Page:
Alas, while the architecture is truly magnificent, the typewriters were not. Instead I found 4 identical Lexikon 80's lined up in a row. The typewriters and the occasional adding machine were there only as decoration it seemed. There was no chronology to the order in which they were placed, nor any description of anything, not even in Italian. Again, despite the fantastic architecture, the cool quiet concrete seclusion on a hot day, it was a very disappointing experience for me. The young woman at the counter couldn't offer anything at all about the typewriters in there and could point me only to a small booklet on the design of the showroom. The showroom in its current incarnation as a museum felt to me like the rest of St Mark's: "This place is supposed to be romantic, lets sell people roses", "This place used to have typewriters in it. Lets get a couple of typewriters in there". And admission to this reception area, 2 upstairs rooms and a corridor, like many things in Venice, was exorbitant. I couldn't help but lament what this place could have been and what it is. Somewhat tellingly, it was also completely empty. 

Please do go to Venice though, it is stunning. But just stay somewhere far away from the centre like the eastern reaches of Castello and explore the laneways and get your coffee from the same place each morning and listen to the nonna's having a laugh with the delicatessens. And do also go to the Olivetti Showroom, as a typewriter appreciator you'd be mad not to. Just don't set your expectations too high.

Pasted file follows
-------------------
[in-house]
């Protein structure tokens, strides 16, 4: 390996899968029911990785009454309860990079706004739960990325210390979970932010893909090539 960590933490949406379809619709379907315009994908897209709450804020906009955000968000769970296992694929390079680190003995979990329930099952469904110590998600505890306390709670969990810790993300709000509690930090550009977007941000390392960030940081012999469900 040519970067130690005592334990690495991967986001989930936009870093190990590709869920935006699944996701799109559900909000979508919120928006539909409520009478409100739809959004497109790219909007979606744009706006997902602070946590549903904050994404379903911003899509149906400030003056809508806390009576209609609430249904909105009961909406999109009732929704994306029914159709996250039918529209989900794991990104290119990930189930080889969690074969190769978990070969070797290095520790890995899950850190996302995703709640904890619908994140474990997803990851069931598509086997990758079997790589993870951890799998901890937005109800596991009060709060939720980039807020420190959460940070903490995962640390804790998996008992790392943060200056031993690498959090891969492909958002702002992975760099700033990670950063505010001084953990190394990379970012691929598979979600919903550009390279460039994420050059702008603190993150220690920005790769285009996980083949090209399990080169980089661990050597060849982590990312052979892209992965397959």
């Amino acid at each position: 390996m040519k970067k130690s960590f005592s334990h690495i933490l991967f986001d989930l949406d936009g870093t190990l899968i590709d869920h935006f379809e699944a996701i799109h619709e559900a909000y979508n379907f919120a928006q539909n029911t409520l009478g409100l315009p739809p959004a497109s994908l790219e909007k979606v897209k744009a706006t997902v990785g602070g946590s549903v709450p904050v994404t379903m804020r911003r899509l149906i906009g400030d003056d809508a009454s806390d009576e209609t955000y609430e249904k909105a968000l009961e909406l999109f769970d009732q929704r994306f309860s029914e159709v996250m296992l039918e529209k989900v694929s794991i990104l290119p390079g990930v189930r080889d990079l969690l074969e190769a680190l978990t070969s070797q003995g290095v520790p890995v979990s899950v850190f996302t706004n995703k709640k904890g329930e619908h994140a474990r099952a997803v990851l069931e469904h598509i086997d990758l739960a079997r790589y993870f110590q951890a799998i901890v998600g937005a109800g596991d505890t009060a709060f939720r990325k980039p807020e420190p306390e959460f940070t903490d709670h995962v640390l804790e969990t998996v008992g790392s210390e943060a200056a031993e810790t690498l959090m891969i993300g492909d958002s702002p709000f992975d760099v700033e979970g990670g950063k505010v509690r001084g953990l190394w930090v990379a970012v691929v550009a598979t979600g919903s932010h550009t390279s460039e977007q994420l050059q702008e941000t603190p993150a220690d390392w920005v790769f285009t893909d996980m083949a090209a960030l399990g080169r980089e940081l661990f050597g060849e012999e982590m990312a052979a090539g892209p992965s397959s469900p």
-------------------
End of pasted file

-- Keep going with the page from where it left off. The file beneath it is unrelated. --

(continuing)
Merry Christmas to all you fine people out there doing fine things with fine machines. 

Friday, 6 February 2015

Wednesday, 21 January 2015

wHHoops I owned it again: The curious tale of the Royal HH

Many moons ago in my very first blog post, I gushed about being swept off my feet by the glory of the typewriter and how I had: "met for the first time all these great people pictured"... I lied... Not about my enthusiasm for the glory of the typewriter, but about the fact that I had in fact met one of that motley crew almost a year earlier.

There once was a 1954 Royal HH. Back in April 2012. I bought this almost a full year before that first Breaky Creek type-in and I knew almost nothing about typewriters. Taking it home, I found it to be relative seized up.

 April 2012

Not really knowing much about these things at all, and not yet being aware of the wealth of information about typewriters on blogs, forums and the internet more generally, I poked around and turned it upside down and decided that what it needed, was more WD40 than had ever been unleashed upon a typewriter ever. I doused the bastard. Sprayed it's innards so propper that it was dripping for hours. It smelt like a refinery.